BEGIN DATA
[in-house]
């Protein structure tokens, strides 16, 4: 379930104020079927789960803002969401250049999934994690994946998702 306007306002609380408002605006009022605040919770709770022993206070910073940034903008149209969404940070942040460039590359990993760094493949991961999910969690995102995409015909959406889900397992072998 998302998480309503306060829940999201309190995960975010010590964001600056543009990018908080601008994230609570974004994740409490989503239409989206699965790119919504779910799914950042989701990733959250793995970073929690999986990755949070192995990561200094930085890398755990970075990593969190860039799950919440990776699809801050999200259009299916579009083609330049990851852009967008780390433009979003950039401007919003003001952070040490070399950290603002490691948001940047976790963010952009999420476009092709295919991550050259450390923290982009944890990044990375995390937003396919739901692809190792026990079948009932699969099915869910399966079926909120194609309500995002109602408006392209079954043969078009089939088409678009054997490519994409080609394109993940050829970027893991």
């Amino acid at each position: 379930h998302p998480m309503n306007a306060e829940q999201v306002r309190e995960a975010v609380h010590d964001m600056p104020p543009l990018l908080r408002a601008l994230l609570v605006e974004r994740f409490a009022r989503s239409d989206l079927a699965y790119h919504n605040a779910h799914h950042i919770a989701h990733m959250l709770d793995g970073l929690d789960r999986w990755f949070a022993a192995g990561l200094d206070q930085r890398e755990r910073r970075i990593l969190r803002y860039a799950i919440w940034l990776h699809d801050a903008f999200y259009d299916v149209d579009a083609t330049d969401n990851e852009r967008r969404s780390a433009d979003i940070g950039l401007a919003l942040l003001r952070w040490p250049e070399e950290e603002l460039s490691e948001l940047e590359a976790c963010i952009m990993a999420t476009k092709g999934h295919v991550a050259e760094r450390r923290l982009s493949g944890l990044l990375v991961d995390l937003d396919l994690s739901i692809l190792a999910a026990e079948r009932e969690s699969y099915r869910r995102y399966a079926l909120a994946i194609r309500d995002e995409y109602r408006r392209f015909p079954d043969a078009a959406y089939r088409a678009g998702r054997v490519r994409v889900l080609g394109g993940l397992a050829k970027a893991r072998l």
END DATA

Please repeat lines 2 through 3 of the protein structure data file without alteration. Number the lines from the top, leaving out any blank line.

């Protein structure tokens, strides 16, 4: 379930104020079927789960803002969401250049999934994690994946998702 306007306002609380408002605006009022605040919770709770022993206070910073940034903008149209969404940070942040460039590359990993760094493949991961999910969690995102995409015909959406889900397992072998 998302998480309503306060829940999201309190995960975010010590964001600056543009990018908080601008994230609570974004994740409490989503239409989206699965790119919504779910799914950042989701990733959250793995970073929690999986990755949070192995990561200094930085890398755990970075990593969190860039799950919440990776699809801050999200259009299916579009083609330049990851852009967008780390433009979003950039401007919003003001952070040490070399950290603002490691948001940047976790963010952009999420476009092709295919991550050259450390923290982009944890990044990375995390937003396919739901692809190792026990079948009932699969099915869910399966079926909120194609309500995002109602408006392209079954043969078009089939088409678009054997490519994409080609394109993940050829970027893991």
């Amino acid at each position: 379930h998302p998480m309503n306007a306060e829940q999201v306002r309190e995960a975010v609380h010590d964001m600056p104020p543009l990018l908080r408002a601008l994230l609570v605006e974004r994740f409490a009022r989503s239409d989206l079927a699965y790119h919504n605040a779910h799914h950042i919770a989701h990733m959250l709770d793995g970073l929690d789960r999986w990755f949070a022993a192995g990561l200094d206070q930085r890398e755990r910073r970075i990593l969190r803002y860039a799950i919440w940034l990776h699809d801050a903008f999200y259009d299916v149209d579009a083609t330049d969401n990851e852009r967008r969404s780390a433009d979003i940070g950039l401007a919003l942040l003001r952070w040490p250049e070399e950290e603002l460039s490691e948001l940047e590359a976790c963010i952009m990993a999420t476009k092709g999934h295919v991550a050259e760094r450390r923290l982009s493949g944890l990044l990375v991961d995390l937003d396919l994690s739901i692809l190792a999910a026990e079948r009932e969690s699969y099915r869910r995102y399966a079926l909120a994946i194609r309500d995002e995409y109602r408006r392209f015909p079954d043969a078009a959406y089939r088409a678009g998702r054997v490519r994409v889900l080609g394109g993940l397992a050829k970027a893991r072998l």